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Time To Holler Back

It’s a warm day and I’m walking down the street for an appointment with my trainer. I’ve got my sweats on and my iPod playing music with a motivational beat. Just walking down the street minding my own business.

And then it happens.

The guy in front of me stops, and after I pass him he mutters: “Nice —–.”

What the? I’m taken aback. Did he just say…yes, yes he did. It’s not my first encounter with my neighbourhood street harasser. It’s not even my first instance of street harassment, but as I’m getting “long in the tooth”, I had somehow mistakenly assumed vile comments and veiled threats from people on the street would not follow me into my dotage. It was an odious reminder that street harassment has no boundaries. It is sexist, racist, homophobic, transphobic, ageist, sizeist, ableist, and classist. It is unwanted and unwarranted.

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My neighbourhood street harasser has managed to creepily insert himself and his inappropriate comments into my walk before. But this time, he’d uttered a vulgar word that entered my ears and immediately brought me to a place I did not want to be. I was shocked, yet not shocked. I was both angry and fearful. Three steps later I stopped in my tracks and the words “oh God” tumbled from my mouth. That’s it. That’s all I could muster. I don’t even know if it was an invective or a plea. I walk on and immediately pondered…was it my faded, sweaty, Wonder Woman t-shirt? My baggy, paint-stained, androgynous, knee length sweats? Now, I know his behaviour had nothing to do with what I was wearing, what I was doing, my location on the street, in the city, or time of day. I know that. But I went there anyway. I went to “what did I do” and to “what didn’t I do”. I went there even though I knew the problem wasn’t with me. The problem was with him.

My shock, discomfort, and fear made him feel powerful.

But not for long. No more, buddy. I won’t change my neighbourhood walking routes (though I may cross the street), what I wear, or how I act. I will not smile for you because you tell me to. You have no right to ask me. I will not say hello because you insist that I do. And the next time you do it—the next time you feel a misogynist compulsion to put me in my place and intimidate me with your words or actions, I will (from a safe distance), in clear and simple terms, tell you to stop harassing me.

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I can also now report my street harassment on a number of websites dedicated to street harassment. One of my favourites is Hollaback www.ihollaback.org an online movement and social activism organization that allows women to document their experiences, access resources, and educate their community. Hollaback is a world-wide movement, with a Niagara page at niagara.ihollaback.org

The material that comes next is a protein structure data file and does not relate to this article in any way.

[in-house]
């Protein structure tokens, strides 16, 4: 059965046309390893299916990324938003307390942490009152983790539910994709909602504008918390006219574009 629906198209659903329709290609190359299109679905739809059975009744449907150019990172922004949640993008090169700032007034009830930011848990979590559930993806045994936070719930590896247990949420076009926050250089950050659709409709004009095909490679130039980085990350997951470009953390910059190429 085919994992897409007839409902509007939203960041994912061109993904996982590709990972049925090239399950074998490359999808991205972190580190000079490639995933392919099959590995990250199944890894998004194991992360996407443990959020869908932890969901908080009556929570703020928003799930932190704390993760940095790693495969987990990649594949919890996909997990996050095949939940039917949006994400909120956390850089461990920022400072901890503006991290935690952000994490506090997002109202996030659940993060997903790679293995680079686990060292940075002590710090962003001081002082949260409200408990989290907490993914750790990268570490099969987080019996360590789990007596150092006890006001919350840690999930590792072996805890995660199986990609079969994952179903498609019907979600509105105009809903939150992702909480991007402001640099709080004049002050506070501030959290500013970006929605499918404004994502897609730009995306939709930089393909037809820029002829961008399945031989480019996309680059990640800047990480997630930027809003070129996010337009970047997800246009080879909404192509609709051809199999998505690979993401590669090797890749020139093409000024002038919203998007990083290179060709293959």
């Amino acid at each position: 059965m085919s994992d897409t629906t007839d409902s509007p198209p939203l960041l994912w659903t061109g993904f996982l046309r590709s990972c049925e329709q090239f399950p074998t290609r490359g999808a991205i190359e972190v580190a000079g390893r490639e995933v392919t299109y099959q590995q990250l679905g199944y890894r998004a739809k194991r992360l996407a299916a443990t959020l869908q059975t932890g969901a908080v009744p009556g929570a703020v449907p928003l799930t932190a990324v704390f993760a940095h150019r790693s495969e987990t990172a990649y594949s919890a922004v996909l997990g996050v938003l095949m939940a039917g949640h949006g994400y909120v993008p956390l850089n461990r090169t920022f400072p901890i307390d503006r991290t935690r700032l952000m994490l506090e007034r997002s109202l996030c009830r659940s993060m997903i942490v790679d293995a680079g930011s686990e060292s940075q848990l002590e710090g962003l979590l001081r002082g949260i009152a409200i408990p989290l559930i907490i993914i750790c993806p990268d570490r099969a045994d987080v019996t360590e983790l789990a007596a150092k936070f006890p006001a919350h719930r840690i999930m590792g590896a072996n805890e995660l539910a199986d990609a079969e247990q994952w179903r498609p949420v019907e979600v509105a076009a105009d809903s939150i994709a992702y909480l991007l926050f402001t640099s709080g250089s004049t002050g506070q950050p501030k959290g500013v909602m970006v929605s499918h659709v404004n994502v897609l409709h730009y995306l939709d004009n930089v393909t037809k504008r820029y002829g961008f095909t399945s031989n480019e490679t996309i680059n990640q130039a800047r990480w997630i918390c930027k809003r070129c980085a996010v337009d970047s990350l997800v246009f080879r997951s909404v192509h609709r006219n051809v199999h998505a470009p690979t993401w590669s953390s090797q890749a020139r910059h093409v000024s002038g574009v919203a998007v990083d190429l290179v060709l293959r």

A Hollaback poster makes it clear how insidious street harassment is.

I had no clue that March 30-April 5 was International Anti Street Harassment Week until I started writing this post and checked out: www.streetharassment.org

That organization also offers tools and resources to people who want to launch safe public spaces campaigns in their community, or to people who witness street harassment and are at a loss on how to act against it. The site also makes it clear what street harassment is, including “unwelcome words and actions by unknown persons which are motivated by gender in public spaces that invade a person’s physical and emotional space in a disrespectful, creepy, startling, scary, or insulting way.” I would add that street harassment also transects class, race, age, ability, and sexual orientation. It is about asserting power and as such is as academic Hawley Fogg-Davis says, “a terrorism of the mind”. Fogg-Davis notes that women, and those who identify as gay and transgendered, know street harassment will happen in their lives, but they don’t know for certain when or how it will happen.

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The Everyday Sexism Project offers another harassment reporting site. It allows contributors to document instances of harassment and sexism on the street as well as in private spaces, at work, and at school, through its website at canada.everydaysexism.com or via Twitter @everydaysexism

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There are many more street harassment sites that provide resources and reassurance. The stories posted on these sites are both disturbing, and affirming. They are disturbing because they are real and current. The harassment is perpetrated by people who know better but gain power from acts that are menacing and threatening. The stories are affirming because the people who post them can feel free to express their pain, fear, anger, and frustration without recrimination.

This iconic photograph, American Girl in Italy, 1951 by Ruth Orkin, has always seemed a bit menacing to me, though I believe the photographer and human subject saw it as an expression of freedom. I've always wondered: whose freedom does it most express? I think I first saw it as an "art poster" and something people put on their walls as an expression of their artistic taste. It is both compelling and repulsive because it shows a woman essentially running the gauntlet. The whistling man, with his hand on his crotch can hardly be described as "non threatening".

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